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September 16, 1998

3 Min Read
Turn Your Press Into a Vibrational Molding Machine

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Rheojector IV-A rides on top of existing molding processes, introducing low-frequency vibration into the melt. This provides accurate control over resin rheology and molded part morphology. Quality and productivity improve while product costs are reduced. No additional hardware is required.

TherMold Partners has discovered what company officials describe as the long-sought-after Holy Grail of its rheomolding process technology. Rheojector IV is a patented process that uses existing molding machine hydraulics to oscillate the machine's injection screw during the injection or holding phases of the cycle, or both. Like previously developed rheomolding systems, Rheojector IV introduces vibration as an additional processing parameter to control the rheological behavior of the melt. Rheology control improves the properties and performance of molded parts, and the productivity of the machine.

However, unlike all previous TherMold systems, Rheojector IV uses zero additional hardware that has to be installed on molds or machines to induce melt vibration. It's only a control system. A control system that turns your existing machine into a Rheomolding machine.

TherMold has also developed the Rheojector IV-A process. It's designed to impart melt vibration in the mold by oscillating hot runner valve gate pins, as well as by moving the injection screw. This could obviate the need for sequential valve gating of large parts like automotive bumpers. Both Rheojector IV and IV-A allow infinite variations in the amplitude, frequency, and duration of the imparted vibration to achieve the desired control over the morphology of the molded products, minimizing shot-to-shot variation.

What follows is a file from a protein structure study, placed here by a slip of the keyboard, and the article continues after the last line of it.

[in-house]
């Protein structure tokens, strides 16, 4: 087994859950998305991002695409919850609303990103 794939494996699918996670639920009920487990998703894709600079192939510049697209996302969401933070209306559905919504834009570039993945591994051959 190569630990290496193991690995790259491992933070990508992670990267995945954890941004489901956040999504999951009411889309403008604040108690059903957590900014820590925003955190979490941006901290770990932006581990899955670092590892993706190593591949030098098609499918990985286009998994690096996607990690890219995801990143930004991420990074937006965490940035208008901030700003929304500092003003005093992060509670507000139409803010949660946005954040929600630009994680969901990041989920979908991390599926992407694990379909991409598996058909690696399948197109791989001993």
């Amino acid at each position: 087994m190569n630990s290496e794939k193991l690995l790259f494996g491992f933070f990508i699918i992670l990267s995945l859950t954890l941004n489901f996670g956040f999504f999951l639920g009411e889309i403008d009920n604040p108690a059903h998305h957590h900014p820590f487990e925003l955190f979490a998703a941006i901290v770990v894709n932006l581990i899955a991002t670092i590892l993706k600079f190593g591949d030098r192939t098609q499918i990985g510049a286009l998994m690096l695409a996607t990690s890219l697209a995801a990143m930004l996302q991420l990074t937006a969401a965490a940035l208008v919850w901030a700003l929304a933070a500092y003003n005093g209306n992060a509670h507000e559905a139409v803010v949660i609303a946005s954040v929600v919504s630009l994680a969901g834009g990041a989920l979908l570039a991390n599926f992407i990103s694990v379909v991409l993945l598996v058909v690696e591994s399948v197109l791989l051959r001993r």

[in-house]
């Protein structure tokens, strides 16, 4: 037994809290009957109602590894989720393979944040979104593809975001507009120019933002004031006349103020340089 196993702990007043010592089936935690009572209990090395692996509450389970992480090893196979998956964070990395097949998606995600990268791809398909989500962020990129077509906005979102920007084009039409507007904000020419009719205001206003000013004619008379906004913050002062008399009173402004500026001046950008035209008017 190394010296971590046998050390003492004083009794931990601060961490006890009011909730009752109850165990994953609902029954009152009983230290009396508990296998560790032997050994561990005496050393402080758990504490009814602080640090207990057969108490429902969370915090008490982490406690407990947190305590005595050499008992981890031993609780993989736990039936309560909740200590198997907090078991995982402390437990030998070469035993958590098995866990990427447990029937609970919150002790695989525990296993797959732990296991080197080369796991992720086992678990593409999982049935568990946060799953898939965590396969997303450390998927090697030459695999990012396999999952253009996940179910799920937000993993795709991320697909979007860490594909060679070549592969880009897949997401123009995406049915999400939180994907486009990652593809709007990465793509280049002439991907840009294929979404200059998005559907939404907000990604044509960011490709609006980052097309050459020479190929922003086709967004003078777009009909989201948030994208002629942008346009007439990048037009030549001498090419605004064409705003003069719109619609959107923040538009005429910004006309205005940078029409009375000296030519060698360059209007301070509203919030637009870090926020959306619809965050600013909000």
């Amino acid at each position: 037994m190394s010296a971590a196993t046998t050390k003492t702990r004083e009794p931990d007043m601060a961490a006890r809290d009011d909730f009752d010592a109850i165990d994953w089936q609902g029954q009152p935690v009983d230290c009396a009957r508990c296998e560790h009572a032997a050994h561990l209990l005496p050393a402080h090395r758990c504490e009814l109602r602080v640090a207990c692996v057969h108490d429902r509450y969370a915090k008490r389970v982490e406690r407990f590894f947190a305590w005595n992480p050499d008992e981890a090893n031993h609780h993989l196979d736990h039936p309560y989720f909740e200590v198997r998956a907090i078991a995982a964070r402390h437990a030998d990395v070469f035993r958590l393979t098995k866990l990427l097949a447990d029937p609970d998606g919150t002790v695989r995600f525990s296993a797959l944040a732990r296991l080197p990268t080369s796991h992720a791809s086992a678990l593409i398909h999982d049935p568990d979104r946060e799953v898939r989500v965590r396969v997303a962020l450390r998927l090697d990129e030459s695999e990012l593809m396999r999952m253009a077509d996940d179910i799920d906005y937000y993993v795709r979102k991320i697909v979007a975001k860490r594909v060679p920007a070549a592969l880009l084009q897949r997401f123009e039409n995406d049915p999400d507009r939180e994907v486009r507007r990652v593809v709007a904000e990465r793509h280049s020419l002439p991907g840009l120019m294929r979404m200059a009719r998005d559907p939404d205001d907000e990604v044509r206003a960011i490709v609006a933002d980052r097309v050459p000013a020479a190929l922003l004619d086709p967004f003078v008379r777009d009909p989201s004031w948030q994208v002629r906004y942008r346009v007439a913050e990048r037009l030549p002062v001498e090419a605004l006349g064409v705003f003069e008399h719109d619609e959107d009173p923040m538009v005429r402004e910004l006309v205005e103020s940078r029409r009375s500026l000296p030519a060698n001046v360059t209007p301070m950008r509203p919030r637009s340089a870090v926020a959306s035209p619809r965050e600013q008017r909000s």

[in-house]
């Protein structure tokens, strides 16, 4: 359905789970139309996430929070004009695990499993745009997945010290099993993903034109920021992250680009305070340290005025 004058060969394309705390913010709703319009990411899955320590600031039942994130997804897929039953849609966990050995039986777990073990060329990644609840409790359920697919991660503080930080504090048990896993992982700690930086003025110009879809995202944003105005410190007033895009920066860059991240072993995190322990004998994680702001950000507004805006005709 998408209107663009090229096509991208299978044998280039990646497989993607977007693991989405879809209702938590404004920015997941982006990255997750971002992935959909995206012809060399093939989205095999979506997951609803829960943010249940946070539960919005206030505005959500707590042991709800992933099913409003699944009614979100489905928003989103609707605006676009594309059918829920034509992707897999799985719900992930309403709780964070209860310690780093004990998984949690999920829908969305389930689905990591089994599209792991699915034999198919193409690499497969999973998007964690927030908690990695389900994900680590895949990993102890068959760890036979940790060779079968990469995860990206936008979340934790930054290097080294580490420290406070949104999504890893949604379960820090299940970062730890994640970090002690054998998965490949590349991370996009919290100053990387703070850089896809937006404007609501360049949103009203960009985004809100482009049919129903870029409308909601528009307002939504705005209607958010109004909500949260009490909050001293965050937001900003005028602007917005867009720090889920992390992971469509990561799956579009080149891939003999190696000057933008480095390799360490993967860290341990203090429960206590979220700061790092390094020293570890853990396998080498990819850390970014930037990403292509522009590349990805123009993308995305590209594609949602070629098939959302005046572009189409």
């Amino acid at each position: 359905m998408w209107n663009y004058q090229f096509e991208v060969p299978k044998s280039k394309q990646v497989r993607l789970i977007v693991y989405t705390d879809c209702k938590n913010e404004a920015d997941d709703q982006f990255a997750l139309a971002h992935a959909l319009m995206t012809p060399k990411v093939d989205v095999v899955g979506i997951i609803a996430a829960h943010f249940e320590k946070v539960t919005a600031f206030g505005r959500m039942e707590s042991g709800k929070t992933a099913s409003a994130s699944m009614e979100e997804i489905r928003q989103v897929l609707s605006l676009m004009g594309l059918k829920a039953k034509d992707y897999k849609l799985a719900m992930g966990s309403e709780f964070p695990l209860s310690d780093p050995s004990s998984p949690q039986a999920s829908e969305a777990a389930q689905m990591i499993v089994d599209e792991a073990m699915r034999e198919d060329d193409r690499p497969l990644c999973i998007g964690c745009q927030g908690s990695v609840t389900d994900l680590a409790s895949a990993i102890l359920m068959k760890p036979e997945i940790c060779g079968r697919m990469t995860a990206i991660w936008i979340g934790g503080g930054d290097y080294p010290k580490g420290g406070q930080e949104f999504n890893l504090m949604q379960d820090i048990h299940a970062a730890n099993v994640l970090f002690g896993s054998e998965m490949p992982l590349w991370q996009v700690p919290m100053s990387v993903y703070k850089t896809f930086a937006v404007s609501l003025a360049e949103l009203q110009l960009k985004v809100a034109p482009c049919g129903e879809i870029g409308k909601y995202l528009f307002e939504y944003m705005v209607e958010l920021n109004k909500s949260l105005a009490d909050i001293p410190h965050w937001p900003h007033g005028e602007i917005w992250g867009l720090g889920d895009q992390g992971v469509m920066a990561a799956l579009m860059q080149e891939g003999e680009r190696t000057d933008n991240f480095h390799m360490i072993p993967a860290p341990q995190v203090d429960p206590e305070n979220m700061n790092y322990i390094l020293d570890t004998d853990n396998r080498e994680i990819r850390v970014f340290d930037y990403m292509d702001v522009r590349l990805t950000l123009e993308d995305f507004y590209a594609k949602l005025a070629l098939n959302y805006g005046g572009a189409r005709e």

Strength and toughness can be increased, as can thermal properties, so you might be able to get away with using a lower grade, less-expensive material. Weld-line strength can be improved. Control over internal stress and warpage can be achieved, and voids can be eliminated. You can fine-tune fiber orientation in reinforced thermoplastic composites, and improve the optical properties in optical grades. And products can be run at faster cycles since process temperatures can be reduced. Thanks to the new process, you can do all this and more without having to do any hardware modifications whatsoever to your existing molds and machines.

Versatile Application
The new Rheojector system is designed to work with any material, molding machine, and molding machine control system, open or closed loop, regardless of its level of sophistication. It works as easily with a PLC as with a Risc-based supercomputer. The software for these systems can run on a 386 PC, or a laptop, or it can be specified right into an OEM's machine control system. It doesn't take up a lot of computing space, because the whole program's a matter of kilobytes, not megabytes.

All it involves is an eight-wire connection to the controller. After the vibration amplitude and frequency profile is fine tuned and loaded in memory for future runs, you just flip it on. It modifies existing machine hydraulics to impart a low-frequency vibration into the melt by any number of different ways. The screw, for instance, oscillates back and forth only by a centimeter or so, depending on shot size.

There's no wear and tear on the machine, since the process operates well within existing machine specs. Rheojector IV has been running in TherMold's lab on two older domestically built molding machines for the past two and a half years without causing any wear problems. And there are no additional maintenance or liability costs associated with additional hardware to worry about.

TherMold technical consultants will work closely with you to optimize rheomolding to particular applications. Licenses for Rheojector IV are granted on a per machine basis with fees that vary according to tonnage. Fees range from $5000 for machines up to 100 tons to $50,000 for a machine more than 5000 tons.

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